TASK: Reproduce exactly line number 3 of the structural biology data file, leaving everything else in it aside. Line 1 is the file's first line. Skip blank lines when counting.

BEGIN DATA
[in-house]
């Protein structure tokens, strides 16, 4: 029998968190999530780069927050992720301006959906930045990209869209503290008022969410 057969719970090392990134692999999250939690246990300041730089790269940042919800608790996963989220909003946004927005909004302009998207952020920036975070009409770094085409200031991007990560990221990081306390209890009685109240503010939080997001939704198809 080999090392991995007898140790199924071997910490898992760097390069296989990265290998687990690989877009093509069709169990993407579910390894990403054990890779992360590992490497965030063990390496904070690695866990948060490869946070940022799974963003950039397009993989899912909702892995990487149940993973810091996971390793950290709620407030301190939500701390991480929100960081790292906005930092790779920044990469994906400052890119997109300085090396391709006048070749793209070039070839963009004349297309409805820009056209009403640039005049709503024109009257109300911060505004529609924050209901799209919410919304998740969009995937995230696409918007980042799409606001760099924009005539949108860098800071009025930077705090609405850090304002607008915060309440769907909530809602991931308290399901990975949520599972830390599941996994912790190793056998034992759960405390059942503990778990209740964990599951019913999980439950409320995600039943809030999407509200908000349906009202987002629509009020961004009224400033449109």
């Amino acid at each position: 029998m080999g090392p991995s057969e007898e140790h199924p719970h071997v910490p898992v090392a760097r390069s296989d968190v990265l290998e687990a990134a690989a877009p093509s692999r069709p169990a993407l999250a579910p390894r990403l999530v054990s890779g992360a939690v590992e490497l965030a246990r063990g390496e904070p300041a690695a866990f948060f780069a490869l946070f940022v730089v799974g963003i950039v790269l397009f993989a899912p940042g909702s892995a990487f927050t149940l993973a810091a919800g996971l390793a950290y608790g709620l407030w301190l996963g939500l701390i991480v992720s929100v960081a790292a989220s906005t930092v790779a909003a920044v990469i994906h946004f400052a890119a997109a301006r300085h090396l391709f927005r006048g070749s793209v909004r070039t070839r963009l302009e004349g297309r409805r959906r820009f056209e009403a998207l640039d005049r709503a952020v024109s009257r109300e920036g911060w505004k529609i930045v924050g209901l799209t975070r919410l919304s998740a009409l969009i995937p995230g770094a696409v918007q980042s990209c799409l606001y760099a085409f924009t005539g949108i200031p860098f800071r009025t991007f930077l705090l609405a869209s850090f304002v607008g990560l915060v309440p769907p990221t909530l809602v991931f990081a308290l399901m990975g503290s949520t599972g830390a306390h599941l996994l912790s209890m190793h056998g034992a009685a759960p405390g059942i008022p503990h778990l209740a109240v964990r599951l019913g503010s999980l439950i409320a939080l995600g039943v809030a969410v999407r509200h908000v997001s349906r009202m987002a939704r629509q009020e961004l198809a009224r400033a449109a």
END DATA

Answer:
């Amino acid at each position: 029998m080999g090392p991995s057969e007898e140790h199924p719970h071997v910490p898992v090392a760097r390069s296989d968190v990265l290998e687990a990134a690989a877009p093509s692999r069709p169990a993407l999250a579910p390894r990403l999530v054990s890779g992360a939690v590992e490497l965030a246990r063990g390496e904070p300041a690695a866990f948060f780069a490869l946070f940022v730089v799974g963003i950039v790269l397009f993989a899912p940042g909702s892995a990487f927050t149940l993973a810091a919800g996971l390793a950290y608790g709620l407030w301190l996963g939500l701390i991480v992720s929100v960081a790292a989220s906005t930092v790779a909003a920044v990469i994906h946004f400052a890119a997109a301006r300085h090396l391709f927005r006048g070749s793209v909004r070039t070839r963009l302009e004349g297309r409805r959906r820009f056209e009403a998207l640039d005049r709503a952020v024109s009257r109300e920036g911060w505004k529609i930045v924050g209901l799209t975070r919410l919304s998740a009409l969009i995937p995230g770094a696409v918007q980042s990209c799409l606001y760099a085409f924009t005539g949108i200031p860098f800071r009025t991007f930077l705090l609405a869209s850090f304002v607008g990560l915060v309440p769907p990221t909530l809602v991931f990081a308290l399901m990975g503290s949520t599972g830390a306390h599941l996994l912790s209890m190793h056998g034992a009685a759960p405390g059942i008022p503990h778990l209740a109240v964990r599951l019913g503010s999980l439950i409320a939080l995600g039943v809030a969410v999407r509200h908000v997001s349906r009202m987002a939704r629509q009020e961004l198809a009224r400033a449109a």